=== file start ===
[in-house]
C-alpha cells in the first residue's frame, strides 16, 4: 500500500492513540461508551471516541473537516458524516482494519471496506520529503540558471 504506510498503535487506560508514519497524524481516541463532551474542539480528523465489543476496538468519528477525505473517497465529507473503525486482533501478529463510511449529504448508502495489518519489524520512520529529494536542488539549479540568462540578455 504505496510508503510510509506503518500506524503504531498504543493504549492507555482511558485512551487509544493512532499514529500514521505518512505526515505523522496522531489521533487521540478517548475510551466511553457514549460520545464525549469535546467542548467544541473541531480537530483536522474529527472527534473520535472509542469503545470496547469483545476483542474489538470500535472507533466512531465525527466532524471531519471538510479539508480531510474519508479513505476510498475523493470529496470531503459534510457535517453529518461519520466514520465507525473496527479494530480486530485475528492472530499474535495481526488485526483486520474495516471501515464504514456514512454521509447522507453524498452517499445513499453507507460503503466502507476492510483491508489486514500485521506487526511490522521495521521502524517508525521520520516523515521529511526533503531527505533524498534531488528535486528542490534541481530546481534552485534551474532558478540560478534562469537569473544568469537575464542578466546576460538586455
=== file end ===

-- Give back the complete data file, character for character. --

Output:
[in-house]
C-alpha cells in the first residue's frame, strides 16, 4: 500500500492513540461508551471516541473537516458524516482494519471496506520529503540558471 504506510498503535487506560508514519497524524481516541463532551474542539480528523465489543476496538468519528477525505473517497465529507473503525486482533501478529463510511449529504448508502495489518519489524520512520529529494536542488539549479540568462540578455 504505496510508503510510509506503518500506524503504531498504543493504549492507555482511558485512551487509544493512532499514529500514521505518512505526515505523522496522531489521533487521540478517548475510551466511553457514549460520545464525549469535546467542548467544541473541531480537530483536522474529527472527534473520535472509542469503545470496547469483545476483542474489538470500535472507533466512531465525527466532524471531519471538510479539508480531510474519508479513505476510498475523493470529496470531503459534510457535517453529518461519520466514520465507525473496527479494530480486530485475528492472530499474535495481526488485526483486520474495516471501515464504514456514512454521509447522507453524498452517499445513499453507507460503503466502507476492510483491508489486514500485521506487526511490522521495521521502524517508525521520520516523515521529511526533503531527505533524498534531488528535486528542490534541481530546481534552485534551474532558478540560478534562469537569473544568469537575464542578466546576460538586455